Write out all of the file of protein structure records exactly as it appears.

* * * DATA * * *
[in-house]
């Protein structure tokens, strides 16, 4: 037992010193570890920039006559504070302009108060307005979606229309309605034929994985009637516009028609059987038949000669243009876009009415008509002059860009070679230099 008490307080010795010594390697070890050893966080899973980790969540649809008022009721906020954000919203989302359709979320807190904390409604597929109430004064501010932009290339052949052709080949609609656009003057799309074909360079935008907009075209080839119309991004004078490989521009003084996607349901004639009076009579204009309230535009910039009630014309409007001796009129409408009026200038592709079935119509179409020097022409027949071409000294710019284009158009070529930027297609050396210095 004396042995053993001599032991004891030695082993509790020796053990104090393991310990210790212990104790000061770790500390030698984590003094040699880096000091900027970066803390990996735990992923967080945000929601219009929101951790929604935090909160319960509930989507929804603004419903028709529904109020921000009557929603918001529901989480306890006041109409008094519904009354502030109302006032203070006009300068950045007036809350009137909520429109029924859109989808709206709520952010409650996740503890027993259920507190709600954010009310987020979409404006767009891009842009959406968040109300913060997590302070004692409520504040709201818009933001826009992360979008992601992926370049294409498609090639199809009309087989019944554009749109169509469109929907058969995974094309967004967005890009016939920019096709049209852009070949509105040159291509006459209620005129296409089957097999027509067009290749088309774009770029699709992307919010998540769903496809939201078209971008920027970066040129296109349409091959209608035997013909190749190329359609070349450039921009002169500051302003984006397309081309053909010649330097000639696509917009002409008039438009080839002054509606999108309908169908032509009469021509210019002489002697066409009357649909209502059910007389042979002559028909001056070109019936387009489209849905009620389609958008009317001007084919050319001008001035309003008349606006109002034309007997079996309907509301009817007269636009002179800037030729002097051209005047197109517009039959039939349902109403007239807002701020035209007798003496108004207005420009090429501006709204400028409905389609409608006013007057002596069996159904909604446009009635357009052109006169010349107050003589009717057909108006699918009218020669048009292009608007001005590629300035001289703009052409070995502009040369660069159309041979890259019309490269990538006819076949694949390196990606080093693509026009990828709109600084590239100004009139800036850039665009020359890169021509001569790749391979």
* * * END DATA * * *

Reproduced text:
[in-house]
């Protein structure tokens, strides 16, 4: 037992010193570890920039006559504070302009108060307005979606229309309605034929994985009637516009028609059987038949000669243009876009009415008509002059860009070679230099 008490307080010795010594390697070890050893966080899973980790969540649809008022009721906020954000919203989302359709979320807190904390409604597929109430004064501010932009290339052949052709080949609609656009003057799309074909360079935008907009075209080839119309991004004078490989521009003084996607349901004639009076009579204009309230535009910039009630014309409007001796009129409408009026200038592709079935119509179409020097022409027949071409000294710019284009158009070529930027297609050396210095 004396042995053993001599032991004891030695082993509790020796053990104090393991310990210790212990104790000061770790500390030698984590003094040699880096000091900027970066803390990996735990992923967080945000929601219009929101951790929604935090909160319960509930989507929804603004419903028709529904109020921000009557929603918001529901989480306890006041109409008094519904009354502030109302006032203070006009300068950045007036809350009137909520429109029924859109989808709206709520952010409650996740503890027993259920507190709600954010009310987020979409404006767009891009842009959406968040109300913060997590302070004692409520504040709201818009933001826009992360979008992601992926370049294409498609090639199809009309087989019944554009749109169509469109929907058969995974094309967004967005890009016939920019096709049209852009070949509105040159291509006459209620005129296409089957097999027509067009290749088309774009770029699709992307919010998540769903496809939201078209971008920027970066040129296109349409091959209608035997013909190749190329359609070349450039921009002169500051302003984006397309081309053909010649330097000639696509917009002409008039438009080839002054509606999108309908169908032509009469021509210019002489002697066409009357649909209502059910007389042979002559028909001056070109019936387009489209849905009620389609958008009317001007084919050319001008001035309003008349606006109002034309007997079996309907509301009817007269636009002179800037030729002097051209005047197109517009039959039939349902109403007239807002701020035209007798003496108004207005420009090429501006709204400028409905389609409608006013007057002596069996159904909604446009009635357009052109006169010349107050003589009717057909108006699918009218020669048009292009608007001005590629300035001289703009052409070995502009040369660069159309041979890259019309490269990538006819076949694949390196990606080093693509026009990828709109600084590239100004009139800036850039665009020359890169021509001569790749391979």